1. notdku
    The term, everyday carry, (or EDC), is pretty much defined as the kit you carry with you 'every day'. However, not every day is the same as the other. Your collection of small gadgets, items, and weapons tell a lot about who you are as a person and the philosophy that you use to live your life.

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    - An EDC for almost any situation including a SIG P229R DAK 40 sheathed in a Galco Royal Guard inside the pants holster, Surefire tactical light, Bench-made folder, wallet and keys. The key ring itself includes a widgy pry-bar, bottle-opener and handcuff key.

    Advantages of a true EDC


    A true EDC is one you are 100% comfortable with keeping 366 days per year. It is your 'get out of trouble' escape plan translated into mechanical format. By pairing that one sidearm with its dedicated holster and accessories, you are making a statement in reliability. You trust that device in any situation, without reserve.

    This set of gear should include 4 items:

    1. Your primary weapon (whatever you are comfortable with and meets the widest range of threats from all sources) and its holster. Remember, Dan Tanna didn't carry a loaded gun, you do.

    2. Your secondary weapon/multirole tool such as a pocketknife, Leatherman, kappostick/kubaton/fist load device, etc.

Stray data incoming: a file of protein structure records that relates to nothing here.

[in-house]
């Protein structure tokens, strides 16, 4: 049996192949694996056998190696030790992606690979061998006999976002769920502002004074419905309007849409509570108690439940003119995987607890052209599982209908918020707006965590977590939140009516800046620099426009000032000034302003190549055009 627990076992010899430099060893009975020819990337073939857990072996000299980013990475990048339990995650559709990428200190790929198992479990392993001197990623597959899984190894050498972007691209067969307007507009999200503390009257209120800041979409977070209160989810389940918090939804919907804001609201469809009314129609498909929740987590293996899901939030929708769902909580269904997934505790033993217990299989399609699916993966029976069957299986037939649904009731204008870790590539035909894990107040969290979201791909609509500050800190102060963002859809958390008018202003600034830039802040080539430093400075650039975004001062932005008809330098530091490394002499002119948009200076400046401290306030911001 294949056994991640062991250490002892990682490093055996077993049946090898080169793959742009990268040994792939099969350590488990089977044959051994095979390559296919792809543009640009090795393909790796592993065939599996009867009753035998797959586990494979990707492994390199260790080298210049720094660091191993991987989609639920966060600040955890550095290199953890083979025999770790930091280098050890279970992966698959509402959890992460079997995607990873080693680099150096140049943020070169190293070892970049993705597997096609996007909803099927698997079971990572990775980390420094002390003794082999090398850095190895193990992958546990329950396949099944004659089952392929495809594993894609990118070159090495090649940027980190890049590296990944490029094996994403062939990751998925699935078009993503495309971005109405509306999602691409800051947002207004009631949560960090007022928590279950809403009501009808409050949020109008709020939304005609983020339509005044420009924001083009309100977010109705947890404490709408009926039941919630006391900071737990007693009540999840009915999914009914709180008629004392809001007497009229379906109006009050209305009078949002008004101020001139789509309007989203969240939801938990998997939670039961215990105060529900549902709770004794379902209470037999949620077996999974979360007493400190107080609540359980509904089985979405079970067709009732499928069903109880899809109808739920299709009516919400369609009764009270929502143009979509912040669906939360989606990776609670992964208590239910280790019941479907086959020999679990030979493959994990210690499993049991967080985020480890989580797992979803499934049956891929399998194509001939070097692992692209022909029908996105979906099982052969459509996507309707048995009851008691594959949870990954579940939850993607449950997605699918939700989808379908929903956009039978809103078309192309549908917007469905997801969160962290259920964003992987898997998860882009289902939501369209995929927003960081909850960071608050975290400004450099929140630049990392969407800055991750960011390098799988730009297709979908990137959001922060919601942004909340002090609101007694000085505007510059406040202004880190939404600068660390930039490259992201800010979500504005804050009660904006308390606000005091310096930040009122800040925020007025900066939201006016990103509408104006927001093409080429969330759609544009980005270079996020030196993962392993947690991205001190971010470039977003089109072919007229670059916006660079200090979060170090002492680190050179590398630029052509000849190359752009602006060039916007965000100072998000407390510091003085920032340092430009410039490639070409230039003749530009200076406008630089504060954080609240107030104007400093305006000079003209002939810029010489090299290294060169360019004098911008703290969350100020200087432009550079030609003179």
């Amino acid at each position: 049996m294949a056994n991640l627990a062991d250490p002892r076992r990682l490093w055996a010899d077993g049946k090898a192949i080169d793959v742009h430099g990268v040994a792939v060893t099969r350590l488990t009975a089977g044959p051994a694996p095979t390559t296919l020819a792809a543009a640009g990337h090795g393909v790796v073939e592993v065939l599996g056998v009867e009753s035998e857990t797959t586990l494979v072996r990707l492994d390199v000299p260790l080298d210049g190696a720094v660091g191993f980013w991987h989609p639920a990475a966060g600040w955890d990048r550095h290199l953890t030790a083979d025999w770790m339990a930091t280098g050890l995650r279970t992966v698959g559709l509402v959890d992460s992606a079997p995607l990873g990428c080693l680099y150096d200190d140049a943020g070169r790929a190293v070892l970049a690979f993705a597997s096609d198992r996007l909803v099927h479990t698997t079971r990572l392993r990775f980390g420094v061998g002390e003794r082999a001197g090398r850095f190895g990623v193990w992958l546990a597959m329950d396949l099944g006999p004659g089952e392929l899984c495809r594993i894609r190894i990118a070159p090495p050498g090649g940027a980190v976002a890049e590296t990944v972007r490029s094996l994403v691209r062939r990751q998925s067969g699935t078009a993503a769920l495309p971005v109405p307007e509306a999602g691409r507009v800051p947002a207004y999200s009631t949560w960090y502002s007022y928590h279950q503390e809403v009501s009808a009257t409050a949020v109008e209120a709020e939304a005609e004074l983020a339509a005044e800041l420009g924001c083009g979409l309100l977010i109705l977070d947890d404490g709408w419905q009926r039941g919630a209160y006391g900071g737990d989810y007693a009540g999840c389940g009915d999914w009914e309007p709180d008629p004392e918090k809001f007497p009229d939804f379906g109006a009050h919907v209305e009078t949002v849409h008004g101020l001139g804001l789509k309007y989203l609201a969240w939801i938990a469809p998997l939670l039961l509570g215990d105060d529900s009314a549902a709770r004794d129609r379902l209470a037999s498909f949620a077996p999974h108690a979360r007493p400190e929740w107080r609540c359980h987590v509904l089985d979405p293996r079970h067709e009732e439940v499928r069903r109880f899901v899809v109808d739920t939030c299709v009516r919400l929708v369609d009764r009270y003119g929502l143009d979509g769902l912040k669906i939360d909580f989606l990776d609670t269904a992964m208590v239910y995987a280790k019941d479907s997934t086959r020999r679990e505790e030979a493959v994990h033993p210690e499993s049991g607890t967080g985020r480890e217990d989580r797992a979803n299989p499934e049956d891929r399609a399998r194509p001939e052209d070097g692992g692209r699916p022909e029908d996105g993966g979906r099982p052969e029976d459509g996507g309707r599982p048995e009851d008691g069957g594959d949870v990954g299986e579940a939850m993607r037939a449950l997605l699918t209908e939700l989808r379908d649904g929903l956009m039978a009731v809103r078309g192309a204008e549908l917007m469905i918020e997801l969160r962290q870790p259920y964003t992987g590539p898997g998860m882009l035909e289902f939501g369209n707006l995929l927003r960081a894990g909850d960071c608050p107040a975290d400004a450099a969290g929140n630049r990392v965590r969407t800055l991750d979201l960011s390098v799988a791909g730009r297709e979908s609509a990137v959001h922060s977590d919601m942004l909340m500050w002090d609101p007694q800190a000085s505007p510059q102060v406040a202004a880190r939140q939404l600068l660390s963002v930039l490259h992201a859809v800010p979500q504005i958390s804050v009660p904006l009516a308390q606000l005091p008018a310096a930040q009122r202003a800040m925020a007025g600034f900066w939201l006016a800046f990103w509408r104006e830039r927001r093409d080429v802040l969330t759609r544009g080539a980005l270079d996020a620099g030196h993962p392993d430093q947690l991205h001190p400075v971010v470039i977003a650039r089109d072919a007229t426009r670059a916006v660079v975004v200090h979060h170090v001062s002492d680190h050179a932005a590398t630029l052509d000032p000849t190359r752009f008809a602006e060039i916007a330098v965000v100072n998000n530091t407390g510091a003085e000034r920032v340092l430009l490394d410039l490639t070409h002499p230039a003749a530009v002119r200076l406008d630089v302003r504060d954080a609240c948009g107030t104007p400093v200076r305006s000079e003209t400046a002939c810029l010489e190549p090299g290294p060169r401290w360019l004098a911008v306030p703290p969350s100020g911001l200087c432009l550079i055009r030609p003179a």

3. Your communications device (smartphone, blackberry, iPhone etc.)

    4. Your credentials (wallet/billfold)

    These four items should be as natural to you as any other extension of your body. Would you leave home without your phone and wallet? Not at all, and you should not leave home without your primary and secondary weapons/tools. Get to know them. Use them often.

    Practice with your EDC safely at a range often, as often as possible. A good rule of thumb is if you have not shot in 90 days or more, you are wasting your time in carrying. And don't just go and blaze up on some old tin cans, actually put some effort into firing at varying distances while using your EDC set up.

    A good benchmark goal is routinely hitting a normal silhouette target from 7 yards (21-feet) center mass in 2 seconds from your holster. Unless you can accomplish this, you need more training. If you have some sort of EDC that prohibits you from doing this, reevaluate your EDC. If you need extra help, most ranges have an instructor's number they can give you to put a little time in. Remember you are choosing to carry a firearm as a CCW or open carry holder to protect yourself and those around you. Not being able to put your money where your mouth is dangerous.

    Say you get in a shootout and wound a good-guy who turns around as sues you for the gesture. What is the jury going to say when you explain that you never had the time to practice at the range enough?

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    -A smaller, more compact carry option of a slimline Gerber razor, Smith and Wesson titanium J-frame 38SPL in a Bianchi holster, wallet and keys. This is super concealable and still allows a response to a wide range of threats and jams.